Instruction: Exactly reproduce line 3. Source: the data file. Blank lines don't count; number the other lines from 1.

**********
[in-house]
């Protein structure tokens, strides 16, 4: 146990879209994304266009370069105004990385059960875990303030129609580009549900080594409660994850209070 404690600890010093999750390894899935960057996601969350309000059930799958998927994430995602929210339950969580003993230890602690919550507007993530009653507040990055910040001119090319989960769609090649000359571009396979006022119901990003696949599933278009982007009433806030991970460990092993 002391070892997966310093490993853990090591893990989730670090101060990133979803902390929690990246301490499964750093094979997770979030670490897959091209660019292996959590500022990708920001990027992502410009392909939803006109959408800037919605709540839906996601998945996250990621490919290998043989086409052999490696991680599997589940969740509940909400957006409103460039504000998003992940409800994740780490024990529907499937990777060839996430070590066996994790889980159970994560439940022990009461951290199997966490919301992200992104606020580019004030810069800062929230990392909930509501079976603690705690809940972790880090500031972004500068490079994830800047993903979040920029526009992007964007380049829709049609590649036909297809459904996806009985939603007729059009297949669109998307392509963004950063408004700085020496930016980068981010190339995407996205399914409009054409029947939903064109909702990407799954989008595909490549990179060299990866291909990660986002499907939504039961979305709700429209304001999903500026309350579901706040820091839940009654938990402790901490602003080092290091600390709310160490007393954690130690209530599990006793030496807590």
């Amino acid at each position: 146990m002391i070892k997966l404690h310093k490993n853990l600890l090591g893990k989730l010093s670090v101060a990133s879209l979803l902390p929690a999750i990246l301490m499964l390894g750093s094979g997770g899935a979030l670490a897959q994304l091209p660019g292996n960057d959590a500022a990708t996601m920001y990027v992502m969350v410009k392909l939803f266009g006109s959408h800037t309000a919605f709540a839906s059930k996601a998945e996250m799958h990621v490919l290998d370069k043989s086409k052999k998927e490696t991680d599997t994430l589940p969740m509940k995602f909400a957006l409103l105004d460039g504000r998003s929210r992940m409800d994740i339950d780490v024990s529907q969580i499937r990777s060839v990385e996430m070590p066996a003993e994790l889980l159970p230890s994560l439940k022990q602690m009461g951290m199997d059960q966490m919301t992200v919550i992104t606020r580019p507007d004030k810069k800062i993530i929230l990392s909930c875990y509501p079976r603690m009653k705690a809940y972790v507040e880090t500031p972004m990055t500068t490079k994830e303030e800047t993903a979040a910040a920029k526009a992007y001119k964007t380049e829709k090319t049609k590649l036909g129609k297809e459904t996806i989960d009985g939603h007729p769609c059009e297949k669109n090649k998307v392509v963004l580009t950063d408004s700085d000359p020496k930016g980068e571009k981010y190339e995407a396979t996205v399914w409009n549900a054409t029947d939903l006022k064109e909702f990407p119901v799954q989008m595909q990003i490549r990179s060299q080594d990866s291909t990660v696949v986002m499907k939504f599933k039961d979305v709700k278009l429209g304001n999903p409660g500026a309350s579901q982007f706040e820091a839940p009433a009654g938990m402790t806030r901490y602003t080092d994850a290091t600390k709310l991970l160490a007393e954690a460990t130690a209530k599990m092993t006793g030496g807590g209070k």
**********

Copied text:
């Amino acid at each position: 146990m002391i070892k997966l404690h310093k490993n853990l600890l090591g893990k989730l010093s670090v101060a990133s879209l979803l902390p929690a999750i990246l301490m499964l390894g750093s094979g997770g899935a979030l670490a897959q994304l091209p660019g292996n960057d959590a500022a990708t996601m920001y990027v992502m969350v410009k392909l939803f266009g006109s959408h800037t309000a919605f709540a839906s059930k996601a998945e996250m799958h990621v490919l290998d370069k043989s086409k052999k998927e490696t991680d599997t994430l589940p969740m509940k995602f909400a957006l409103l105004d460039g504000r998003s929210r992940m409800d994740i339950d780490v024990s529907q969580i499937r990777s060839v990385e996430m070590p066996a003993e994790l889980l159970p230890s994560l439940k022990q602690m009461g951290m199997d059960q966490m919301t992200v919550i992104t606020r580019p507007d004030k810069k800062i993530i929230l990392s909930c875990y509501p079976r603690m009653k705690a809940y972790v507040e880090t500031p972004m990055t500068t490079k994830e303030e800047t993903a979040a910040a920029k526009a992007y001119k964007t380049e829709k090319t049609k590649l036909g129609k297809e459904t996806i989960d009985g939603h007729p769609c059009e297949k669109n090649k998307v392509v963004l580009t950063d408004s700085d000359p020496k930016g980068e571009k981010y190339e995407a396979t996205v399914w409009n549900a054409t029947d939903l006022k064109e909702f990407p119901v799954q989008m595909q990003i490549r990179s060299q080594d990866s291909t990660v696949v986002m499907k939504f599933k039961d979305v709700k278009l429209g304001n999903p409660g500026a309350s579901q982007f706040e820091a839940p009433a009654g938990m402790t806030r901490y602003t080092d994850a290091t600390k709310l991970l160490a007393e954690a460990t130690a209530k599990m092993t006793g030496g807590g209070k």